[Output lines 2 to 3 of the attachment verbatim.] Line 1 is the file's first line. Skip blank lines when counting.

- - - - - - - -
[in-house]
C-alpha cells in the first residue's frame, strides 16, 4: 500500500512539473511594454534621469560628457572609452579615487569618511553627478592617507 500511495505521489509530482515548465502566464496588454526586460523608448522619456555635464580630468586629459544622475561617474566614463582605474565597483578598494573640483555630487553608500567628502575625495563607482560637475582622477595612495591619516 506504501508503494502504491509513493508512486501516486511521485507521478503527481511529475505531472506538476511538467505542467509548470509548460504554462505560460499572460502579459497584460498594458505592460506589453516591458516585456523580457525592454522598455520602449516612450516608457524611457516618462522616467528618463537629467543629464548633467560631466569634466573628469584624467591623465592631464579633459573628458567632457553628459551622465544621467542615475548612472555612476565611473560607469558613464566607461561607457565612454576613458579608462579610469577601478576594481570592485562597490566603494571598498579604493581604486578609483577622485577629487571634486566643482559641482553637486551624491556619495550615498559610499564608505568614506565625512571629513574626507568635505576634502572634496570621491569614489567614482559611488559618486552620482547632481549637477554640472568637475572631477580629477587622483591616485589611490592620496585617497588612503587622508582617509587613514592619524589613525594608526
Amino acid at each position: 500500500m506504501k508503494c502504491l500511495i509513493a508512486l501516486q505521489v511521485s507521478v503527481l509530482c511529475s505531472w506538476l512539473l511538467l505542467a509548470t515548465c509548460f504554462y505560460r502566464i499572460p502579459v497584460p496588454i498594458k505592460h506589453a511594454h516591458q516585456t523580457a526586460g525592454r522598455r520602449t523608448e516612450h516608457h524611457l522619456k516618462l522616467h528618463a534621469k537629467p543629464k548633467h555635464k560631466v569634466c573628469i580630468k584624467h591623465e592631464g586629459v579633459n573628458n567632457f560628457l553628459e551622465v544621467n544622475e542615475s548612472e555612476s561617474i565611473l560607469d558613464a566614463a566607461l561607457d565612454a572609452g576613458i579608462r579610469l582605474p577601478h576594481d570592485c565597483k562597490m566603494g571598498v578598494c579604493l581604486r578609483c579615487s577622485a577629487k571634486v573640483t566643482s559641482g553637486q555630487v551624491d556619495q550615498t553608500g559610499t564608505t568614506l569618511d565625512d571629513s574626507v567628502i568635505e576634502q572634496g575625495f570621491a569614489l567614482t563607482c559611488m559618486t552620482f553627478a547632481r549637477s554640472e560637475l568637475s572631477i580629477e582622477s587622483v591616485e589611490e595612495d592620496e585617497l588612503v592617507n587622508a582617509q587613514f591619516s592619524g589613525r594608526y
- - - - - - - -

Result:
C-alpha cells in the first residue's frame, strides 16, 4: 500500500512539473511594454534621469560628457572609452579615487569618511553627478592617507 500511495505521489509530482515548465502566464496588454526586460523608448522619456555635464580630468586629459544622475561617474566614463582605474565597483578598494573640483555630487553608500567628502575625495563607482560637475582622477595612495591619516 506504501508503494502504491509513493508512486501516486511521485507521478503527481511529475505531472506538476511538467505542467509548470509548460504554462505560460499572460502579459497584460498594458505592460506589453516591458516585456523580457525592454522598455520602449516612450516608457524611457516618462522616467528618463537629467543629464548633467560631466569634466573628469584624467591623465592631464579633459573628458567632457553628459551622465544621467542615475548612472555612476565611473560607469558613464566607461561607457565612454576613458579608462579610469577601478576594481570592485562597490566603494571598498579604493581604486578609483577622485577629487571634486566643482559641482553637486551624491556619495550615498559610499564608505568614506565625512571629513574626507568635505576634502572634496570621491569614489567614482559611488559618486552620482547632481549637477554640472568637475572631477580629477587622483591616485589611490592620496585617497588612503587622508582617509587613514592619524589613525594608526
Amino acid at each position: 500500500m506504501k508503494c502504491l500511495i509513493a508512486l501516486q505521489v511521485s507521478v503527481l509530482c511529475s505531472w506538476l512539473l511538467l505542467a509548470t515548465c509548460f504554462y505560460r502566464i499572460p502579459v497584460p496588454i498594458k505592460h506589453a511594454h516591458q516585456t523580457a526586460g525592454r522598455r520602449t523608448e516612450h516608457h524611457l522619456k516618462l522616467h528618463a534621469k537629467p543629464k548633467h555635464k560631466v569634466c573628469i580630468k584624467h591623465e592631464g586629459v579633459n573628458n567632457f560628457l553628459e551622465v544621467n544622475e542615475s548612472e555612476s561617474i565611473l560607469d558613464a566614463a566607461l561607457d565612454a572609452g576613458i579608462r579610469l582605474p577601478h576594481d570592485c565597483k562597490m566603494g571598498v578598494c579604493l581604486r578609483c579615487s577622485a577629487k571634486v573640483t566643482s559641482g553637486q555630487v551624491d556619495q550615498t553608500g559610499t564608505t568614506l569618511d565625512d571629513s574626507v567628502i568635505e576634502q572634496g575625495f570621491a569614489l567614482t563607482c559611488m559618486t552620482f553627478a547632481r549637477s554640472e560637475l568637475s572631477i580629477e582622477s587622483v591616485e589611490e595612495d592620496e585617497l588612503v592617507n587622508a582617509q587613514f591619516s592619524g589613525r594608526y